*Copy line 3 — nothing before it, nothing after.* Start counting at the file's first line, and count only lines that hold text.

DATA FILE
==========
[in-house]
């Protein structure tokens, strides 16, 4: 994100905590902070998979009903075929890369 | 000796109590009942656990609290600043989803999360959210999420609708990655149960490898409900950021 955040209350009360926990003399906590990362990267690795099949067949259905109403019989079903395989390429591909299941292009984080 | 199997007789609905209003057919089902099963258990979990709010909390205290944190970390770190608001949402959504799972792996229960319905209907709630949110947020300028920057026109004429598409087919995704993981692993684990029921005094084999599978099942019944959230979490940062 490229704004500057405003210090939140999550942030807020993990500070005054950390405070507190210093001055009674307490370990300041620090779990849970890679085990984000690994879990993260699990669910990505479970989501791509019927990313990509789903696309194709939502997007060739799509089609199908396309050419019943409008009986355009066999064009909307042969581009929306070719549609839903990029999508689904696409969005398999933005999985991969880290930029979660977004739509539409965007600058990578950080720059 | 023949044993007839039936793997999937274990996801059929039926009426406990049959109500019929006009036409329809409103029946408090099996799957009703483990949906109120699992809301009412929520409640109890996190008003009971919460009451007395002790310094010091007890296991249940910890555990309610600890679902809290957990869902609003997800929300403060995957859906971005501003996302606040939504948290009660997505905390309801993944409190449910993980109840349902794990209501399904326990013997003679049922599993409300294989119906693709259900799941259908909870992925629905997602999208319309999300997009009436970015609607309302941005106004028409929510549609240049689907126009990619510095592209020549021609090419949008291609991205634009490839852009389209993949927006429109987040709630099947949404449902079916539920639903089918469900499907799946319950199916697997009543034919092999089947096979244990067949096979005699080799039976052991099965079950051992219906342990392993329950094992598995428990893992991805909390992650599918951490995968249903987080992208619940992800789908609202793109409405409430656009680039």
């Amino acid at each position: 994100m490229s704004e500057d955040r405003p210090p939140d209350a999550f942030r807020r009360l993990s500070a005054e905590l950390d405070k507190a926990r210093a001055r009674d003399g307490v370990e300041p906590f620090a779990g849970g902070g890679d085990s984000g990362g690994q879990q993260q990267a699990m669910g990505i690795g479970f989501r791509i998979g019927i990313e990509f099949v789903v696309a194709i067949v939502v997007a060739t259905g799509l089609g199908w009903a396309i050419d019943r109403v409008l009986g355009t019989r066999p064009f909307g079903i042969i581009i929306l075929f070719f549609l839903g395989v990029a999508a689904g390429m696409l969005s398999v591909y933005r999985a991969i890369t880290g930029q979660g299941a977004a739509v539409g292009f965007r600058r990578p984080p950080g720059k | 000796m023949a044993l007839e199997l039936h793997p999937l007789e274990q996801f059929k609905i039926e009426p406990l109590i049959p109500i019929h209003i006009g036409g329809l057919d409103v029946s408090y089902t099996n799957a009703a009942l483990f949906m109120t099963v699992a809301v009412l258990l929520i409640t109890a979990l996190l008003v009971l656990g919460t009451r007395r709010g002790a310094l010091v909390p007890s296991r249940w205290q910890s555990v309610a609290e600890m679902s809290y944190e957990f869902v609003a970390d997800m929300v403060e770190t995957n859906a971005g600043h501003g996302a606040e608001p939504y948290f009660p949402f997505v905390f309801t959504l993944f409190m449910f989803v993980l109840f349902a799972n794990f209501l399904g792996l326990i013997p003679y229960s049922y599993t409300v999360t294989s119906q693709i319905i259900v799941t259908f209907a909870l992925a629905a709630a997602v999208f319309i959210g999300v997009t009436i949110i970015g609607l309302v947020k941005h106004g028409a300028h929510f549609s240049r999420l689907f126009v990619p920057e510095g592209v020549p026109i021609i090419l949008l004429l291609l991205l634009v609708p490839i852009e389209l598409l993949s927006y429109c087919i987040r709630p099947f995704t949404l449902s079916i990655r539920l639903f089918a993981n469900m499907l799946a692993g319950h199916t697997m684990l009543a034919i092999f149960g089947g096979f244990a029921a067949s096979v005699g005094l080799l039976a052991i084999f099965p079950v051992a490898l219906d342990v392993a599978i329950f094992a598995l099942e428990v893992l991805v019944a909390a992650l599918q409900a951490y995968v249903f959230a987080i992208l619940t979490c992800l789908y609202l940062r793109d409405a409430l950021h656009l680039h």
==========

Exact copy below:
């Amino acid at each position: 994100m490229s704004e500057d955040r405003p210090p939140d209350a999550f942030r807020r009360l993990s500070a005054e905590l950390d405070k507190a926990r210093a001055r009674d003399g307490v370990e300041p906590f620090a779990g849970g902070g890679d085990s984000g990362g690994q879990q993260q990267a699990m669910g990505i690795g479970f989501r791509i998979g019927i990313e990509f099949v789903v696309a194709i067949v939502v997007a060739t259905g799509l089609g199908w009903a396309i050419d019943r109403v409008l009986g355009t019989r066999p064009f909307g079903i042969i581009i929306l075929f070719f549609l839903g395989v990029a999508a689904g390429m696409l969005s398999v591909y933005r999985a991969i890369t880290g930029q979660g299941a977004a739509v539409g292009f965007r600058r990578p984080p950080g720059k | 000796m023949a044993l007839e199997l039936h793997p999937l007789e274990q996801f059929k609905i039926e009426p406990l109590i049959p109500i019929h209003i006009g036409g329809l057919d409103v029946s408090y089902t099996n799957a009703a009942l483990f949906m109120t099963v699992a809301v009412l258990l929520i409640t109890a979990l996190l008003v009971l656990g919460t009451r007395r709010g002790a310094l010091v909390p007890s296991r249940w205290q910890s555990v309610a609290e600890m679902s809290y944190e957990f869902v609003a970390d997800m929300v403060e770190t995957n859906a971005g600043h501003g996302a606040e608001p939504y948290f009660p949402f997505v905390f309801t959504l993944f409190m449910f989803v993980l109840f349902a799972n794990f209501l399904g792996l326990i013997p003679y229960s049922y599993t409300v999360t294989s119906q693709i319905i259900v799941t259908f209907a909870l992925a629905a709630a997602v999208f319309i959210g999300v997009t009436i949110i970015g609607l309302v947020k941005h106004g028409a300028h929510f549609s240049r999420l689907f126009v990619p920057e510095g592209v020549p026109i021609i090419l949008l004429l291609l991205l634009v609708p490839i852009e389209l598409l993949s927006y429109c087919i987040r709630p099947f995704t949404l449902s079916i990655r539920l639903f089918a993981n469900m499907l799946a692993g319950h199916t697997m684990l009543a034919i092999f149960g089947g096979f244990a029921a067949s096979v005699g005094l080799l039976a052991i084999f099965p079950v051992a490898l219906d342990v392993a599978i329950f094992a598995l099942e428990v893992l991805v019944a909390a992650l599918q409900a951490y995968v249903f959230a987080i992208l619940t979490c992800l789908y609202l940062r793109d409405a409430l950021h656009l680039h």